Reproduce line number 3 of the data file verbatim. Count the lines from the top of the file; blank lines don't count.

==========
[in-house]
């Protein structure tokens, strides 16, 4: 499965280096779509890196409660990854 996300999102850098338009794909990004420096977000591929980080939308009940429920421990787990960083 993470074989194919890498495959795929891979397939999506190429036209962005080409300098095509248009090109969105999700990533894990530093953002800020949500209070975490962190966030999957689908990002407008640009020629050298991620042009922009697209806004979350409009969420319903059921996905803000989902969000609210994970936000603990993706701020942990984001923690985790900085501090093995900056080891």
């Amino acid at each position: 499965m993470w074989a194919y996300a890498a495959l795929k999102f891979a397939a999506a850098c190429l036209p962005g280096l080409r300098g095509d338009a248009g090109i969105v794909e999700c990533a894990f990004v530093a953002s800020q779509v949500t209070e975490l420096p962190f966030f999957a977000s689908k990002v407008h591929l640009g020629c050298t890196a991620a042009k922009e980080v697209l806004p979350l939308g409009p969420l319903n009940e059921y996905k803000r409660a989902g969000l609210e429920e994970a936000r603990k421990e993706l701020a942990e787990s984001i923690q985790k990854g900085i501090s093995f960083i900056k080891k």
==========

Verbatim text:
């Amino acid at each position: 499965m993470w074989a194919y996300a890498a495959l795929k999102f891979a397939a999506a850098c190429l036209p962005g280096l080409r300098g095509d338009a248009g090109i969105v794909e999700c990533a894990f990004v530093a953002s800020q779509v949500t209070e975490l420096p962190f966030f999957a977000s689908k990002v407008h591929l640009g020629c050298t890196a991620a042009k922009e980080v697209l806004p979350l939308g409009p969420l319903n009940e059921y996905k803000r409660a989902g969000l609210e429920e994970a936000r603990k421990e993706l701020a942990e787990s984001i923690q985790k990854g900085i501090s093995f960083i900056k080891k």